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I had never heard of a probiotic enema until I read The Brain Maker by Dr. David Perlmutter. The book talks about Christopher, a teenage boy who had Tourette’s syndrome since he was six. Typically, Tourette’s patients have spontaneous, uncontrolled movements like head or leg jerks and repeat sounds or words. There are over 100,000 children in the US with the disease, and more than 5 times as many boys as girls. Although Christopher was able to attend school, by the time he was 13, he was suffering from social stigma associated with his involuntary movements (fortunately, he had no verbal symptoms).

When Dr. Perlmutter interviewed Christopher’s mother, several facts pointed to his gut as being the source of the disease: 1) the boy’s Tourette’s symptoms worsened after eating specific foods, 2) Christopher had received multiple antibiotics when he was young, and 3) his blood showed elevated antibodies for the streptococcus bacteria, and researchers feel that these antibodies might also be attacking structures in the brain and that Tourette’s might be an autoimmune disease.

Studies show that there is a higher incidence of Tourette’s in those who have experienced psychosocial stress, which increases the production of the stress hormone cortisol. It is known that increased cortisol results in increased gut permeability and a leaky gut. A leaky gut, in turn, allows undigested food and toxins into the bloodstream, stimulating an immune response. Part of the immune response is the production of cytokines, which are chemicals that result in an increase in cortisol. And so the vicious cycle continues.

Dr. Perlmutter reasoned that Christopher’s medical history indicated a massive disruption of his gut bacteria and recommended that the boy take probiotic enemas rather than oral probiotics. The morning after Christopher’s first probiotic enema, his mother called to report that her son’s body had become noticeably calmer. Under Dr. Perlmutter’s supervision, treatment was continued daily and the probiotic dosage was increased to 1200 billion units. Christopher’s Tourette’s symptoms virtually disappeared with this treatment program.

Research studies document the beneficial effects of probiotics enema treatment and you can find Dr. Perlmutter’s probiotic enema procedure on docgut.com. Please note, Dr. Perlmutter says that it is essential to have your doctor’s approval before beginning his enema program. If you Google probiotic enemas, you will find numerous sites that also offer specific recommendations.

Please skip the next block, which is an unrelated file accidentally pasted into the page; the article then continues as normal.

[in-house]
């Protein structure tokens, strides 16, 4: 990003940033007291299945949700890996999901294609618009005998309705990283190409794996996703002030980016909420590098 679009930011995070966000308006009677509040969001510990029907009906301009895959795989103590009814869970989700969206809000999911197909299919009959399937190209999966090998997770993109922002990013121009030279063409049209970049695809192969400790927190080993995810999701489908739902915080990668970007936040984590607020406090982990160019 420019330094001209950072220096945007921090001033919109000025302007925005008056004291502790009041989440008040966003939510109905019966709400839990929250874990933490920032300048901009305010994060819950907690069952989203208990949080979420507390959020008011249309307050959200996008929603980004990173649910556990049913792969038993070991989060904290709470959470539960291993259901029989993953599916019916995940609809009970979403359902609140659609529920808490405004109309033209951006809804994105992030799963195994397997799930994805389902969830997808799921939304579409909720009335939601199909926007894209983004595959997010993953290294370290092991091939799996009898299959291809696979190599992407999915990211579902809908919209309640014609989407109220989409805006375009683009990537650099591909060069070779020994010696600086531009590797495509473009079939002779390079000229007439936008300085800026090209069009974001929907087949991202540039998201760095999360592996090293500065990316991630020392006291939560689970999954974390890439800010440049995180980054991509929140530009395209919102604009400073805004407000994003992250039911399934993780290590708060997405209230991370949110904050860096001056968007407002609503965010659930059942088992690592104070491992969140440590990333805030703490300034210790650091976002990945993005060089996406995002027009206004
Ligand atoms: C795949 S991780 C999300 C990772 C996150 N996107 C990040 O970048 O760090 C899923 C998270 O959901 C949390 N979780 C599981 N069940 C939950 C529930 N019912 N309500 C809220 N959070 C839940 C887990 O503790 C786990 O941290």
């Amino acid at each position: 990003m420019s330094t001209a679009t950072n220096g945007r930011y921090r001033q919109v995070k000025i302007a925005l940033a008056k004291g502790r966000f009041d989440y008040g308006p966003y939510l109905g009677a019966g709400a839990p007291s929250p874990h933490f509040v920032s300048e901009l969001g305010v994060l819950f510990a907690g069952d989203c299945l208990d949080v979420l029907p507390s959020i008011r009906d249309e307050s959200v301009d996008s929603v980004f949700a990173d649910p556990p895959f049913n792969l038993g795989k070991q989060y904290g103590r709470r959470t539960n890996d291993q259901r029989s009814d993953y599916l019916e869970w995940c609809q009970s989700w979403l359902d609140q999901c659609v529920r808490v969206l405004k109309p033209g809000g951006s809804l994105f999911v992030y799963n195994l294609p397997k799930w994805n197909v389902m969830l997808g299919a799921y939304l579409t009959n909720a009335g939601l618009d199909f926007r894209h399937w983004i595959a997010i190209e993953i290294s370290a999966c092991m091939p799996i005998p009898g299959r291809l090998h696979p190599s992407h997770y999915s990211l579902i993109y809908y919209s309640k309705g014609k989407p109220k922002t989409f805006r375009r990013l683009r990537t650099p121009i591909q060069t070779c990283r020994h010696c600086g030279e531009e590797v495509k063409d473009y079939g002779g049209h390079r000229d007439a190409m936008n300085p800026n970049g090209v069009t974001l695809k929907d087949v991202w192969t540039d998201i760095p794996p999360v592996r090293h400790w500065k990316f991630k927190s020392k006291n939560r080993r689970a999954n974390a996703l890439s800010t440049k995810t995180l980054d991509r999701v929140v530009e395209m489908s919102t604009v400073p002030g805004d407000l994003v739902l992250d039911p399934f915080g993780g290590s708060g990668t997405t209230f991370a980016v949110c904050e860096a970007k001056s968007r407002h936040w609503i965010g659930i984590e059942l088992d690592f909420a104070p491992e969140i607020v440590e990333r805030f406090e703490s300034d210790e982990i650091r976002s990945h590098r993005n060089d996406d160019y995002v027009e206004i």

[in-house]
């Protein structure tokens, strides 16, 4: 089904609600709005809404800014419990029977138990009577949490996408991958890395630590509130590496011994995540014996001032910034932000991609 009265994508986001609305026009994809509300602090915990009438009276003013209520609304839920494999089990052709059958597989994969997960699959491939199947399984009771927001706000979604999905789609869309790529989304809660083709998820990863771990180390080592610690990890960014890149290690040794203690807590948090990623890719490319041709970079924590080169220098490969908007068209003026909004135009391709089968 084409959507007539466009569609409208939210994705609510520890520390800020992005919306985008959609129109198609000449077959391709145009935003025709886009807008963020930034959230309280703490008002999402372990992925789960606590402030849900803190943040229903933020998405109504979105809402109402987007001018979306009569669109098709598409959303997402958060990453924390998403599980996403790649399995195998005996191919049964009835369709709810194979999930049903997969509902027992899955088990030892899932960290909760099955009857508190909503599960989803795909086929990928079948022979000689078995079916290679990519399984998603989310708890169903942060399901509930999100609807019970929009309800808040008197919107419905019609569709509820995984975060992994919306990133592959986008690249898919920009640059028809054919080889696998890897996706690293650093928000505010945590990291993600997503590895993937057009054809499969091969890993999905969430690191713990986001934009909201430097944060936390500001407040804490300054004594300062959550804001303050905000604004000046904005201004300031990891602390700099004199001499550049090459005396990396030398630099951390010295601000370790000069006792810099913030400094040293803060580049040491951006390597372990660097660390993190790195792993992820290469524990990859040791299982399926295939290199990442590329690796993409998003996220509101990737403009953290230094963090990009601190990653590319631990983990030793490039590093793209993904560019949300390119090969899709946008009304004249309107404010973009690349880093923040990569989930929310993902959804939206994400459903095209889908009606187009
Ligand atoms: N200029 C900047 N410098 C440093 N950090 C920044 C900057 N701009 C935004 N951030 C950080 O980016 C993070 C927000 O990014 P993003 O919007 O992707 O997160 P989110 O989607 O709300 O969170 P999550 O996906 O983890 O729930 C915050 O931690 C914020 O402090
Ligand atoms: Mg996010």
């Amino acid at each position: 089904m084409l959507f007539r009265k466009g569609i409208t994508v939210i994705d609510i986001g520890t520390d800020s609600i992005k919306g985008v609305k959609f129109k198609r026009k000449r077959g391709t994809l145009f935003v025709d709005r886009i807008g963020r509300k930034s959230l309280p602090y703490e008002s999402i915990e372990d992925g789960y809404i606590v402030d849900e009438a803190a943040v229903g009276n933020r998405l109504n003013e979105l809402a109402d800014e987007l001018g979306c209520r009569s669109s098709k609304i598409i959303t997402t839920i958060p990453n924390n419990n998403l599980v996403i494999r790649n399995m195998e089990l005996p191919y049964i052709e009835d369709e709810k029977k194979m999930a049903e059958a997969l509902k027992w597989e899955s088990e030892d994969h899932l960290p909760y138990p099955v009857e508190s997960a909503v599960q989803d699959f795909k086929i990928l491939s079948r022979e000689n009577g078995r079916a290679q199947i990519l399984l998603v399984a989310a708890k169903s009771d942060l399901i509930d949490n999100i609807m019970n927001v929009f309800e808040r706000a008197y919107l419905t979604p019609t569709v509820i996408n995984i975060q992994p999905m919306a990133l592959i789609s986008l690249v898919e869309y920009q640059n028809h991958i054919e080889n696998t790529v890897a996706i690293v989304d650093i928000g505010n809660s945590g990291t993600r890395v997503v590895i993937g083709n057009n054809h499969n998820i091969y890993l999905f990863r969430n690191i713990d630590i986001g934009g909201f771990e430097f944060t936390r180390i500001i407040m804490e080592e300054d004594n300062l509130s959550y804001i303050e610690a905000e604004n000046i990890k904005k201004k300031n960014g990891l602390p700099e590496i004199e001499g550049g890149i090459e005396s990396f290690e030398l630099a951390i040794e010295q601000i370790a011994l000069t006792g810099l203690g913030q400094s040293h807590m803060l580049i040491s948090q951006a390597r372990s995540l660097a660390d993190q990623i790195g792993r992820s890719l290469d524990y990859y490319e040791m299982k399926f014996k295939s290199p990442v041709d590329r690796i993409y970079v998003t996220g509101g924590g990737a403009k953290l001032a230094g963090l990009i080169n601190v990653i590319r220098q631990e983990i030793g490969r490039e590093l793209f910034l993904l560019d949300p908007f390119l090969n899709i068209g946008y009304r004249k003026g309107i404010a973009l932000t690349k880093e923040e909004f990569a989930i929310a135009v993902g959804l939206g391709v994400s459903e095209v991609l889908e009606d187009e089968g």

Many traditional systems of medicine, including Ayurveda, use enemas. Ayurveda refers to an enema as a basti or vasti. It is a valuable part of a purification treatment program called panchakarma and has proved especially effective for Vata related disorders. The classical texts of Ayurveda credit this treatment with increased immunity, strengthening mind and body, cleansing of impurities, and promoting longevity.

In Sanskrit, the word vasti means bladder (an animal bladder was originally used as an enema bag). There are different types of bastis, some for purification and elimination, and others to strengthen the tissues and provide valuable nutrients. Bastis are prepared in various ways, using ingredients like sesame oil, medicated ghee, buttermilk, lassi, and a large number of different herbs (and even the use of specific animal parts).

Very little is known in the West about the use of bastis, but they can be thought of as early probiotic enemas, especially when lassi is a component. The use of sesame oil is particularly interesting because modern science has shown this oil to have anti-inflammatory and anti-cancer effects on colon cells. The latest research shows how certain Ayurvedic herbs affect beneficially affect the microbiome.  What is clear is that the ancient Ayurveda doctors fully understood the importance of the digestive system and how to repair and rebalance the gut using bastis or enemas.

 

We have described Dr. Perlmutter’s enema procedure both on our website and in our book Gut Crisis.

 

References:

  1. Oliva, S et al., Randomised clinical trial: the effectiveness of Lactobacillus reuteri ATCC 55730 rectal enema in children with active distal ulcerative colitis. Aliment Pharmacol Ther 2012; 35: 327–334
  2. Periasamy, S et al., Sesame oil accelerates healing of 2,4,6-trinitrobenzenesulfonic acid-induced acute colitis by attenuating inflammation and fibrosis. JPEN J Parenter Enteral Nutr. 2013 Sep;37(5):674-82
  3. Hou, RC et al., Increase of viability of entrapped cells of Lactobacillus delbrueckii ssp. bulgaricus in artificial sesame oil emulsions. J Dairy Sci. 2003 Feb;86(2):424-8.
  4. Matthes, H et al., Clinical Trial: probiotic treatment of acute distal ulcerative colitis with rectally administered Escherichia coli Nissle 1917 (EcN). BMC Complementary and Alternative Medicine 2010; 10:13
  5. Peterson, CT et al., Prebiotic Potential of Herbal Medicines Used in Digestive Health and Disease THE JOURNAL OF ALTERNATIVE AND COMPLEMENTARY MEDICINE, Published Online:https://doi.org/10.1089/acm.2017.0422